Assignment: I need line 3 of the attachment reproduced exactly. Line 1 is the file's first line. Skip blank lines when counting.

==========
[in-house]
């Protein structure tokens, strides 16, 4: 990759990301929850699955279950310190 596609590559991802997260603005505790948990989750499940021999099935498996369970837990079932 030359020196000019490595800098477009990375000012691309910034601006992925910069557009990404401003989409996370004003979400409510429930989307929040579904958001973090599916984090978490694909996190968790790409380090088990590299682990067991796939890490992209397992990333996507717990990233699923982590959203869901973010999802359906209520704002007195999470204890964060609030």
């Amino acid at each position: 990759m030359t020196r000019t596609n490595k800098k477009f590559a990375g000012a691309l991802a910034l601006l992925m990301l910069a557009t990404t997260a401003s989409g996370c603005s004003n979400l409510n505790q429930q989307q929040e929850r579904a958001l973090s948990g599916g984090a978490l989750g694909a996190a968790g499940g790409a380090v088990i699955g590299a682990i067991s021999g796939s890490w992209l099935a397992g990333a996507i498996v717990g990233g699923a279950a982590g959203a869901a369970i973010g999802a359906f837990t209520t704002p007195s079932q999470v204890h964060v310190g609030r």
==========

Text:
């Amino acid at each position: 990759m030359t020196r000019t596609n490595k800098k477009f590559a990375g000012a691309l991802a910034l601006l992925m990301l910069a557009t990404t997260a401003s989409g996370c603005s004003n979400l409510n505790q429930q989307q929040e929850r579904a958001l973090s948990g599916g984090a978490l989750g694909a996190a968790g499940g790409a380090v088990i699955g590299a682990i067991s021999g796939s890490w992209l099935a397992g990333a996507i498996v717990g990233g699923a279950a982590g959203a869901a369970i973010g999802a359906f837990t209520t704002p007195s079932q999470v204890h964060v310190g609030r």